Old bunker - now shelter
My personal second highlight of Hanstholm was a visit at Aldi to stock up on food before embarking onto the quest of finding another primitive campsite. (There must be a huge home for asylum seekers in Hanstholm as there were a lot of apparently non-Danish people hanging out in the Aldi parking lot. Regarding Hanstholm's history this is a weird place for such a home.) Later I was very much rewarded with a camp site in the middle of nowhere that not only had tap water but also a former bunker as a shelter. I preferred sleeping in my tent as the bunker was too cold and damp.

Bike beach
Another nature highlight was waiting for me the next day. A look on the map told me that the bike path was following the coast line. How was that possible? Was I supposed to cycle in the beach? I was! Very sceptically I entered the open beach and was nearly blown over by the strong wind. Plenty of cars were driving along the beach and apparently I was supposed to do so as well. I decided to give it a try and it worked remarkably well. Occasionally I got stuck in the sand for a couple of metres but due to the strong tail wind I managed the 12 km along the beach in record time. Actually it was great fun flying over the hard sand with a nice tail wind and the sun shining.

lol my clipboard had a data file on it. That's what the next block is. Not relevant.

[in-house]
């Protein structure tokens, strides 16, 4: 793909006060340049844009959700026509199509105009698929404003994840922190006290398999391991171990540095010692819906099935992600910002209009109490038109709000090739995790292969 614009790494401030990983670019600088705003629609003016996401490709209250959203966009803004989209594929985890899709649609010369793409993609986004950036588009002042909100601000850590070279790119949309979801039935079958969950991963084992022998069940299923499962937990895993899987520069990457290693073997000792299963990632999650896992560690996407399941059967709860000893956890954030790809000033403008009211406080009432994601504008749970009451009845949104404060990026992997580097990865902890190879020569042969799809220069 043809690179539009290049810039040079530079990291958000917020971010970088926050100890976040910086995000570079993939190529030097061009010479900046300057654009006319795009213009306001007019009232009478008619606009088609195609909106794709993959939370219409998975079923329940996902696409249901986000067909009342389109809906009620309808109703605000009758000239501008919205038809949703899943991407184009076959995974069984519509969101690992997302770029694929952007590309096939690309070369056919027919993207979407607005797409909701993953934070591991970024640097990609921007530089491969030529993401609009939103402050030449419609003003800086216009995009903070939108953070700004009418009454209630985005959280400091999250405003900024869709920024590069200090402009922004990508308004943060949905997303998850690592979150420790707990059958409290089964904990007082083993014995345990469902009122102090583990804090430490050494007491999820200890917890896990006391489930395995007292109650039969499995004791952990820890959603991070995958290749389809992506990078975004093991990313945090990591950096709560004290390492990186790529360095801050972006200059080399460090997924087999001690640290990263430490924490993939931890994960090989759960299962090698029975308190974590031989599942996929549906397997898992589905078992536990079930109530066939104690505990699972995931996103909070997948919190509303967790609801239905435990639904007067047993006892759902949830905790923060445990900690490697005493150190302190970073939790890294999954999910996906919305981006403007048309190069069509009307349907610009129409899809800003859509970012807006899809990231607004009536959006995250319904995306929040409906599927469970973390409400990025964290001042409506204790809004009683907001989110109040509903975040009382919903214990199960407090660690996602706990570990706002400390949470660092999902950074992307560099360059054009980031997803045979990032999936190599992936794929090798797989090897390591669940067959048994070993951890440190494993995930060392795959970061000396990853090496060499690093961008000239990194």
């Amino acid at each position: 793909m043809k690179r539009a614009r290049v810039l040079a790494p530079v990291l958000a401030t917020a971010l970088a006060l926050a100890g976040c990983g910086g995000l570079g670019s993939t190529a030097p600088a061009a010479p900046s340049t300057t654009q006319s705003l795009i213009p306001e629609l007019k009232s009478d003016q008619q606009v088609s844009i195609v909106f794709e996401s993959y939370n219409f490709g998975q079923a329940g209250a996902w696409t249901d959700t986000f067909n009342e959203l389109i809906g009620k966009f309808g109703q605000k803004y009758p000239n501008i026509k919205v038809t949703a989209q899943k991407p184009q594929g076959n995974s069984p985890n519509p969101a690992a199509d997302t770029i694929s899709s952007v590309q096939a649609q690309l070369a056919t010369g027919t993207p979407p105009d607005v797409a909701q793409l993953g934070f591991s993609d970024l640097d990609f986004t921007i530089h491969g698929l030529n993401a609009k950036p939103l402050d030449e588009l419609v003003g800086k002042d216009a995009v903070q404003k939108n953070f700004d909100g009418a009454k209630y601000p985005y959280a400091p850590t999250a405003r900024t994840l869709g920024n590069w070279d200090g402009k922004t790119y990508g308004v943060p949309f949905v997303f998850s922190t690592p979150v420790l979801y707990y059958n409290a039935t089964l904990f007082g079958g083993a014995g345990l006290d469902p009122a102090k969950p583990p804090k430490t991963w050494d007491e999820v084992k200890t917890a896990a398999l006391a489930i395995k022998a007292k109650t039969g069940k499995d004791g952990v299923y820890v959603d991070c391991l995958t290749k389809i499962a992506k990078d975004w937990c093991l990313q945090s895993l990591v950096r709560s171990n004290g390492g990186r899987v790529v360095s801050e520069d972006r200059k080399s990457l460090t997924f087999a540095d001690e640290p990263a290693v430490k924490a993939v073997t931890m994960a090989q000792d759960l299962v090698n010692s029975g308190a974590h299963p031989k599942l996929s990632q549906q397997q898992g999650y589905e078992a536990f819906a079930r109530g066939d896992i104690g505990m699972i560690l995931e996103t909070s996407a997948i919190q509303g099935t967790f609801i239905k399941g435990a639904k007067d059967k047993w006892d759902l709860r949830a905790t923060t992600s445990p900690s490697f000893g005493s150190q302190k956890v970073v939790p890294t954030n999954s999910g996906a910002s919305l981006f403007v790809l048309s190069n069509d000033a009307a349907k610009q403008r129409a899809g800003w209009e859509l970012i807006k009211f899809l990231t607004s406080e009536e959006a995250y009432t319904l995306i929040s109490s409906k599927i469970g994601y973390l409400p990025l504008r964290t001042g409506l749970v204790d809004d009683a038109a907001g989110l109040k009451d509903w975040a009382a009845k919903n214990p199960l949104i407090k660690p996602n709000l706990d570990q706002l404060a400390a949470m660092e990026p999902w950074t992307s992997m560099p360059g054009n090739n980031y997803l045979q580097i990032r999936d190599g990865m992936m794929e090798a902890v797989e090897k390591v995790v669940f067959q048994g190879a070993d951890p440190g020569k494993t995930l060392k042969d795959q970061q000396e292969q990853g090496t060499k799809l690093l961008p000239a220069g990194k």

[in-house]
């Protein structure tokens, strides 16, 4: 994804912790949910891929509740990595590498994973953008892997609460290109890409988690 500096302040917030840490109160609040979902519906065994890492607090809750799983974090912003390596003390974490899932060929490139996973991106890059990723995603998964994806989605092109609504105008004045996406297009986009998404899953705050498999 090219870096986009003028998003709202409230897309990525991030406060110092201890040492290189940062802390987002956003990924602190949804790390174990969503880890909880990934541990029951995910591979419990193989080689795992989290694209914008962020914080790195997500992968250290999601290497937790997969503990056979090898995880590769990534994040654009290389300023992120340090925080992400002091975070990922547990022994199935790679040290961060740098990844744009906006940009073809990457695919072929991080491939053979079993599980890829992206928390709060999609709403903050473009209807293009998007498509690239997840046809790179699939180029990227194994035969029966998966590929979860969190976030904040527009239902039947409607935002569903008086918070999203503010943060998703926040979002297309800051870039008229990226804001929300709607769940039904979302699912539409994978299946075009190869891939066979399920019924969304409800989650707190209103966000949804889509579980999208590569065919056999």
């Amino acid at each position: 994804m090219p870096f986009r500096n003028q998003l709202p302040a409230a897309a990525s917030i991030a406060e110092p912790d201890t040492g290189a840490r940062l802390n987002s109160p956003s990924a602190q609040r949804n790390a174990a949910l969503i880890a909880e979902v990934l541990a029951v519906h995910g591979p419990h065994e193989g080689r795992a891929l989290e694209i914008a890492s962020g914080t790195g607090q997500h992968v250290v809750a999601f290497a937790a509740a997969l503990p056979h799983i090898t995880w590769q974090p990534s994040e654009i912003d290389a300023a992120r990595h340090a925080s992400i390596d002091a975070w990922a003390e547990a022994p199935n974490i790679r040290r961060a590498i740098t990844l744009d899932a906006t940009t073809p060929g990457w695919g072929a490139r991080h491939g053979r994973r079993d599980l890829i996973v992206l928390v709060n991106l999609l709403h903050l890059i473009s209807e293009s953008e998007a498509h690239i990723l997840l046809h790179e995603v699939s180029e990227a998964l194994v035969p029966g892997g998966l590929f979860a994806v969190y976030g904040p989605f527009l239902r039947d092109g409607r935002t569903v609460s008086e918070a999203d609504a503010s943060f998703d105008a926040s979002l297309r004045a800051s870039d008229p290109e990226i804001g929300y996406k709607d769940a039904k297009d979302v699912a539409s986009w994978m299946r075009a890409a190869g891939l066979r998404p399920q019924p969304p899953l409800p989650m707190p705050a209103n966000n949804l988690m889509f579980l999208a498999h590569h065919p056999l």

Sliding door shelter
Home for the night was a new type of shelter at a primitive campsite. The shelter was very low and had a sliding door so that you can close the shelter completely. I guess this is a good idea since the spot was incredibly windy. From there it was only a short day to Skagen, the point furthest North on my trip in Denmark and the turning point. Here I leave the North Sea bike route and turn South again.

I have been doing pretty week so far. I am still doing less than 100 km most days but as a reward I have no aches and pains. Even my butt only hurts moderately. My only health problem its my hay fever that flares up occasionally and very unexpectedly. It is a total mystery to me what I could be allergic against. My bike is doing ok as well. Only my bike computer has an occasional hiccup and stops working completely. And the constant sand is hard on my chain that already had to be oiled because it was making weird noises. And I? I feel great and happy to be cycling again. And this first section has been fantastic and highly recommendable.